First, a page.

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Where did we come from?

December 16, 2015

Do you want to know where you came from? Well, you came to the right place.


There are two theories: The “Out of Africa” theory and the “Multi-Regional” theory. Let me explain:

We evolved from early humans, but where did we exactly come from? This is where the theories come from. The “Out of Africa” states that humans came from Africa and migrated to other parts of the world. The “Multi-Regional” theory states that humans migrated in different parts of the world, and migrated all of the regions. I believe the “Out of Africa” theory, because there is more evidence behind it. Although I would love to debate more about it, that’s not we’re talking about right now.

The last Ice Age. That’s right, Earth had four long Ice Ages. The last one came up when modern humans started to appear.


We had but little choice but to follow the big animals that adapted to the freezing cold. As we followed them, we started to migrate. This means that we can only make makeshift shelters and keep track of the animal’s path. We formed bigger clans. Why? To take down the animal and use our advanced stone tools to slather it and eat it for dinner. We would also split it among ourselves, who deserved it. But wait, where did the stone tools come from? And how could we hunt if the days were so short?


The invention of fire just came from rubbing two stone together harshly to create a spark. Fire was used for so many things, cooking the food, seeing at night, warmth, and using the flames to scare off animals. Now, man did not have to rely on the sun’s light and warmth for hunting and gathering. But, really think about it. If it wasn’t for that one moment, one second you maybe didn’t have that lamp next to you. Maybe it would be a torch, but then again, maybe someone else could’ve invented it sooner.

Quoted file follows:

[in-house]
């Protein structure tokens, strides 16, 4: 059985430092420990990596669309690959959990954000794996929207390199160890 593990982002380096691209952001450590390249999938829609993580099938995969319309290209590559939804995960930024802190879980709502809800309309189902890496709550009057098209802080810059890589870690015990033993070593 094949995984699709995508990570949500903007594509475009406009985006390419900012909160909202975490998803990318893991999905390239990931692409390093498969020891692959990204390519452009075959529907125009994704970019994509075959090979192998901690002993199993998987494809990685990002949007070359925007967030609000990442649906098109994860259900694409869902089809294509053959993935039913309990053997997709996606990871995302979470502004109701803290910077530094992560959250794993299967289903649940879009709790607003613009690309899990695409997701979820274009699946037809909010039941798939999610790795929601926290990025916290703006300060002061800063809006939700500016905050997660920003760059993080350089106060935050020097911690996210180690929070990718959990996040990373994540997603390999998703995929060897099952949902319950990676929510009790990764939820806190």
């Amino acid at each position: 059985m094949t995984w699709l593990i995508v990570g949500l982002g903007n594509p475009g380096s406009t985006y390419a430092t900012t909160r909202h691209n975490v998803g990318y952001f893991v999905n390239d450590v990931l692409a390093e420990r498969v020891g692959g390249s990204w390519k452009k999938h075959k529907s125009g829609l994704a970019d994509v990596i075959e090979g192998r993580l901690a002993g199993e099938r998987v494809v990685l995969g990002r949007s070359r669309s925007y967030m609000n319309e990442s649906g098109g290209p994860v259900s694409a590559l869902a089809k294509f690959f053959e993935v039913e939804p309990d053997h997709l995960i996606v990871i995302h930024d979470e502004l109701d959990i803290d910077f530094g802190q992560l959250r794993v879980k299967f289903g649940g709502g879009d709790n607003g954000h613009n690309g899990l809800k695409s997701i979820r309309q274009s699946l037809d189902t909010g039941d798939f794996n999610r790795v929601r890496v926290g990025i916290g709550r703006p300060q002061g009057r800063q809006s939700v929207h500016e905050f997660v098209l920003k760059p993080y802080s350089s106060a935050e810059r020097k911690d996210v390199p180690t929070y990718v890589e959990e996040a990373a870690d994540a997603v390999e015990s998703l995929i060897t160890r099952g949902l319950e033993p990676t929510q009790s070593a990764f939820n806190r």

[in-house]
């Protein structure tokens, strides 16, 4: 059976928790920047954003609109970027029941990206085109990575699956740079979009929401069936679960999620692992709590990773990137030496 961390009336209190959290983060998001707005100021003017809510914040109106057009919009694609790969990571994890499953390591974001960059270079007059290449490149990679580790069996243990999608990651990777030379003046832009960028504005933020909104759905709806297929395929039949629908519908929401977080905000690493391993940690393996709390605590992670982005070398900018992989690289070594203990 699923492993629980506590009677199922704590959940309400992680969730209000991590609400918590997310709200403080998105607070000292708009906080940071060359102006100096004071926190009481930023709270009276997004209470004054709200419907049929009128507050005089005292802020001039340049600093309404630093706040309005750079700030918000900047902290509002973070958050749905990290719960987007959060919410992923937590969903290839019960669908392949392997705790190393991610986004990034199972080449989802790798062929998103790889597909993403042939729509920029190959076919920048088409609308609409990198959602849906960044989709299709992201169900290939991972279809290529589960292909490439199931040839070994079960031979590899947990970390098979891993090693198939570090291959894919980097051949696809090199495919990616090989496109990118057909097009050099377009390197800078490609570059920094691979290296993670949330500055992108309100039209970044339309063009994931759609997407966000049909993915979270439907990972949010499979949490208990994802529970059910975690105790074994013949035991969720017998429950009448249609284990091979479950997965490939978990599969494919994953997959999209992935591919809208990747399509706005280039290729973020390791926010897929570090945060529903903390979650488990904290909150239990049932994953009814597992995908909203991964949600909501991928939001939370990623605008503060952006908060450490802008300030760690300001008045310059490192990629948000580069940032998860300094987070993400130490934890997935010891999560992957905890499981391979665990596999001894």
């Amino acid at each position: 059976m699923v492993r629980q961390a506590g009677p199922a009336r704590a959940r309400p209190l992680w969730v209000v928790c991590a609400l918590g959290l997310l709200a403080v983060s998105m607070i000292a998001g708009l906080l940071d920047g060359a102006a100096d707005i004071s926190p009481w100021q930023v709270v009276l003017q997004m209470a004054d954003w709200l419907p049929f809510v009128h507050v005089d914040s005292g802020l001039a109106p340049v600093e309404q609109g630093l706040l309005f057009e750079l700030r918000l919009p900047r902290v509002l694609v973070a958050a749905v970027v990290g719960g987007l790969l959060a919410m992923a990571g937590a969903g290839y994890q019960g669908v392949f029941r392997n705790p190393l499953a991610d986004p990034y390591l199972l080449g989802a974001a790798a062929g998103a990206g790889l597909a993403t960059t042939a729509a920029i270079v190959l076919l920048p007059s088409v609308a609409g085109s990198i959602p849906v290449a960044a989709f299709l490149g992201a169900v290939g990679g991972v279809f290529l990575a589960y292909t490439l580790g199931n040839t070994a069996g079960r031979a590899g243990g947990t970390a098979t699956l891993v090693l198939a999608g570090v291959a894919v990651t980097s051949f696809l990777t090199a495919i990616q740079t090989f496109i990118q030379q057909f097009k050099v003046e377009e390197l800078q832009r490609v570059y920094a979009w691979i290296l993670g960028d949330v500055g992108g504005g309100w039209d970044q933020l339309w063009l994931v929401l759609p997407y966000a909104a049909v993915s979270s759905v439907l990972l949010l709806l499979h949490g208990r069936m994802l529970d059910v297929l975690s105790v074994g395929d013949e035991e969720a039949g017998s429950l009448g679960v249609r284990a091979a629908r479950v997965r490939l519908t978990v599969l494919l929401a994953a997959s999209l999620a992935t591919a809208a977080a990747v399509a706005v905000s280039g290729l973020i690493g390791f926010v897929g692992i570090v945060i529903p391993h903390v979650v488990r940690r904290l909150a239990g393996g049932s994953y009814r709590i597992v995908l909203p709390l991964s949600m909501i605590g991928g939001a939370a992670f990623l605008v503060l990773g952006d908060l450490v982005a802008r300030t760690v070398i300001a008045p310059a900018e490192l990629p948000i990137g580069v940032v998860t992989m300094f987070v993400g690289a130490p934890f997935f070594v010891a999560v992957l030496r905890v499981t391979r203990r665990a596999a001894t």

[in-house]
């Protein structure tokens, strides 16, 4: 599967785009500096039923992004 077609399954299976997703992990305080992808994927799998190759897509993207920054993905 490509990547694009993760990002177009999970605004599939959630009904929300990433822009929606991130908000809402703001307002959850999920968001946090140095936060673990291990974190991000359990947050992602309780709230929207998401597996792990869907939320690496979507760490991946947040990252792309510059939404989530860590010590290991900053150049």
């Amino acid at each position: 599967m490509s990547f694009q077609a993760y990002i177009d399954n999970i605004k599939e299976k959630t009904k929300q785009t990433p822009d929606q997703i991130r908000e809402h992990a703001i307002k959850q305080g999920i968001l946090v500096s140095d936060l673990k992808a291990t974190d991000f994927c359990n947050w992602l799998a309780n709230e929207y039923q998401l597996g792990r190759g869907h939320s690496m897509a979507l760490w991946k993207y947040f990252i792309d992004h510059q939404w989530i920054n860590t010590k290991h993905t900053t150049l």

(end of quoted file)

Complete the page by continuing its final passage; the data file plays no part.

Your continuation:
The men usually did the hunting, and the women cared for the children (or something else, I don’t remember completely) but the women noticed that the seeds that stood on ground would become plants next year. They probably took the seeds, and planted them into the ground. Volia!


Many people , ahem early humans, tried farming. Most of them switched to farming rather than hunting and gathering. But there were some costs and benefits to farm. One, you have a permanent home, so it is easier to transmit diseases. Two, if you are so dependent on the plants to eat, what if there’s a drought? Or the weather changes? What then? Three, farming holds a lot of risks for disease, especially from farm animals. But, there are also some benefits. One, you live in the same place all the time, so you don’t really have to move anywhere. Two, you can plant many things and have them all grow at the same time. Three, you can plant a variety of plants, so you get a healthier diet that just eating the same old bunny every time.

I will continue this question for the next post, and explain what happens over the couple thousand years of human history. It’s pretty sweet to know where you came from.

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  1. Hello Joe: There are real answers to these questions about human origins. The discipline of biological anthropology is quite robust, and the history of human development is well understood.

    I suggest you find a good basic anthropology textbook, and use it as a beginning to learn about the biological and cultural history of human beings. It;s a fascinating story that I’m sure you’ll enjoy.

  2. I like where you’re going, but I think we should try to dig deeper. This explains 1 maybe 200,000 years. We can’t expect all the answers to come from our time.

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